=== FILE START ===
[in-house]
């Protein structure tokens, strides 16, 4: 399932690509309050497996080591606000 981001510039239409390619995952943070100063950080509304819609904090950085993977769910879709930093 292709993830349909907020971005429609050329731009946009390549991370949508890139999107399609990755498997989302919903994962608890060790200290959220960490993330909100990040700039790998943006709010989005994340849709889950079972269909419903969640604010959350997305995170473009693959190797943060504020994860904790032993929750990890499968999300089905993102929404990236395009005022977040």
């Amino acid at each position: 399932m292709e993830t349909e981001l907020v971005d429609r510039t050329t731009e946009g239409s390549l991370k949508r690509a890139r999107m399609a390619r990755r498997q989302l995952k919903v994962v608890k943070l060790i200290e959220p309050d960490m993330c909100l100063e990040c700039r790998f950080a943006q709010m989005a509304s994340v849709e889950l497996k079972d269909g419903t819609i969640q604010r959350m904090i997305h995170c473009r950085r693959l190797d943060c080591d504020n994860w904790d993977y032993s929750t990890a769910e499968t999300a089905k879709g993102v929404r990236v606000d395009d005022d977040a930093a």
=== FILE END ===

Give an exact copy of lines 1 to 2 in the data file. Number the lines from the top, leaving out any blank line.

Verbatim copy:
[in-house]
């Protein structure tokens, strides 16, 4: 399932690509309050497996080591606000 981001510039239409390619995952943070100063950080509304819609904090950085993977769910879709930093 292709993830349909907020971005429609050329731009946009390549991370949508890139999107399609990755498997989302919903994962608890060790200290959220960490993330909100990040700039790998943006709010989005994340849709889950079972269909419903969640604010959350997305995170473009693959190797943060504020994860904790032993929750990890499968999300089905993102929404990236395009005022977040």